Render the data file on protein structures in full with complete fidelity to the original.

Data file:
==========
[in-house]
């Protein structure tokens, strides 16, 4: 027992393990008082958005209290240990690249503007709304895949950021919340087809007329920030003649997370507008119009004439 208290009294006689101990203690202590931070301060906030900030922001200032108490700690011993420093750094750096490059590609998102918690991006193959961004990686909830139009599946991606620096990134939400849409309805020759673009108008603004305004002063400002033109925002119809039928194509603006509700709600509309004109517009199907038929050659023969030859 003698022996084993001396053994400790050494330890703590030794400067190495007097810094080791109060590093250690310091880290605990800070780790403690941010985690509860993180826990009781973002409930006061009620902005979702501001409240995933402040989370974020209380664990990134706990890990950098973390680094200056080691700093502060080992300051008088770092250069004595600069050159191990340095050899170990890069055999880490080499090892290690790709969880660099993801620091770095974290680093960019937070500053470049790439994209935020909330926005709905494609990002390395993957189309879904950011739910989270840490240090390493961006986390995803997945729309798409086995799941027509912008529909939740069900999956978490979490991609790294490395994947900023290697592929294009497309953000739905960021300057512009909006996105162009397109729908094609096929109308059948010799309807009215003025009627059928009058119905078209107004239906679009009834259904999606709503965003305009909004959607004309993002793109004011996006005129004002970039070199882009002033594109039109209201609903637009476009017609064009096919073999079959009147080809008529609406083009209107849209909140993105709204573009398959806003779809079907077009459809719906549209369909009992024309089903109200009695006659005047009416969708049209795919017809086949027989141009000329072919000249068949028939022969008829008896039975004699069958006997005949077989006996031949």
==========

[in-house]
């Protein structure tokens, strides 16, 4: 027992393990008082958005209290240990690249503007709304895949950021919340087809007329920030003649997370507008119009004439 208290009294006689101990203690202590931070301060906030900030922001200032108490700690011993420093750094750096490059590609998102918690991006193959961004990686909830139009599946991606620096990134939400849409309805020759673009108008603004305004002063400002033109925002119809039928194509603006509700709600509309004109517009199907038929050659023969030859 003698022996084993001396053994400790050494330890703590030794400067190495007097810094080791109060590093250690310091880290605990800070780790403690941010985690509860993180826990009781973002409930006061009620902005979702501001409240995933402040989370974020209380664990990134706990890990950098973390680094200056080691700093502060080992300051008088770092250069004595600069050159191990340095050899170990890069055999880490080499090892290690790709969880660099993801620091770095974290680093960019937070500053470049790439994209935020909330926005709905494609990002390395993957189309879904950011739910989270840490240090390493961006986390995803997945729309798409086995799941027509912008529909939740069900999956978490979490991609790294490395994947900023290697592929294009497309953000739905960021300057512009909006996105162009397109729908094609096929109308059948010799309807009215003025009627059928009058119905078209107004239906679009009834259904999606709503965003305009909004959607004309993002793109004011996006005129004002970039070199882009002033594109039109209201609903637009476009017609064009096919073999079959009147080809008529609406083009209107849209909140993105709204573009398959806003779809079907077009459809719906549209369909009992024309089903109200009695006659005047009416969708049209795919017809086949027989141009000329072919000249068949028939022969008829008896039975004699069958006997005949077989006996031949």